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Mechanisms that are not understood increase clarity

Science 12 September 2014: Vol. 345 no. 6202 pp. 1240-1241 DOI: 10.1126/science.1252966 Perspective RNA Function RNA and dynamic nuclear organization John Rinn1,2,3, Mitchell Guttman4 Excerpt: “While the mechanism for how lncRNAs establish these domains is not fully understood, it is becoming increasingly clear that lncRNAs are important at all levels of nuclear organization—exploiting, driving, and maintaining nuclear compartmentalization.” My comment to Science Magazine: Title: RNA and dynamic nuclear organization Received: Fri, 12 Sep 2014 03:12:03 -0400 Your Comment: The authors…

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Pattern recognition and conserved receptors (TAARs)

Olfactory Receptor Patterning in a Higher Primate Excerpt: We found that TAARs are also expressed in the macaque OE, suggesting that these receptors may also function as chemosensory receptors in the human nose. My comment: The article links the senior author’s prior works from nutrient-dependent RNA-mediated events and the de novo Creation of odorant receptor (OR) genes to her 2005 co-authored work on the hormone-organized control of these RNA-mediated events: Feedback loops link odor and pheromone signaling with reproduction. Excerpt:”At…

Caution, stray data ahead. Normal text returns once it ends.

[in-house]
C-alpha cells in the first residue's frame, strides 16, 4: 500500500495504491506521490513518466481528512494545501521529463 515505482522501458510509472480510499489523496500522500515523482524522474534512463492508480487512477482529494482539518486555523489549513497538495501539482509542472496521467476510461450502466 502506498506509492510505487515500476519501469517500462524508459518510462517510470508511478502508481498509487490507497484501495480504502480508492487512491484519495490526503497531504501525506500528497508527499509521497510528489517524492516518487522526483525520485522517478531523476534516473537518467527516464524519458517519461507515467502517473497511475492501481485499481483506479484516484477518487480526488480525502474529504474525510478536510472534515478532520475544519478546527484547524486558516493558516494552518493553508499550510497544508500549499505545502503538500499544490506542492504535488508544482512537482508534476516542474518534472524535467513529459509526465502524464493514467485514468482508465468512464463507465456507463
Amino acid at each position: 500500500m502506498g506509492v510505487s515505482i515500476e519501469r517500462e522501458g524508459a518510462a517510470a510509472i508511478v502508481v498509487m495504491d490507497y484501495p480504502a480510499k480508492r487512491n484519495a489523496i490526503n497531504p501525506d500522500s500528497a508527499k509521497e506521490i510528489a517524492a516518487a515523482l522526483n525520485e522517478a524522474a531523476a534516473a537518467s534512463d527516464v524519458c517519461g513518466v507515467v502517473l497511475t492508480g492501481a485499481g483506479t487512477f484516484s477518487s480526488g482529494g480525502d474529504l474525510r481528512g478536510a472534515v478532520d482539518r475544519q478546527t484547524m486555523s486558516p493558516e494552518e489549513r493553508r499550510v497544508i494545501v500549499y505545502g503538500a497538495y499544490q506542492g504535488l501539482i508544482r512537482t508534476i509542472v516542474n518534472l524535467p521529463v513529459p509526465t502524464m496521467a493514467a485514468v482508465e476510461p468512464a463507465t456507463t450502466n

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Nutrient-dependent erythropoiesis and anemia

A critical role for mTORC1 in erythropoiesis and anemia Excerpt 1): “Cells must coordinate their rate of growth and proliferation with the availability of nutrients. mTOR , a serine-threonine kinase, is one the key proteins responsible for nutrient signaling in eukaryotic cells. mTOR is activated by conditions that signal energy abundance, such as the availability of amino acids, growth factors, and intracellular ATP. Activated mTOR then phosphorylates a set of downstream targets that promote anabolic processes, such as protein translation…

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Evolutionary heritage or ecological adaptation? Racism versus reality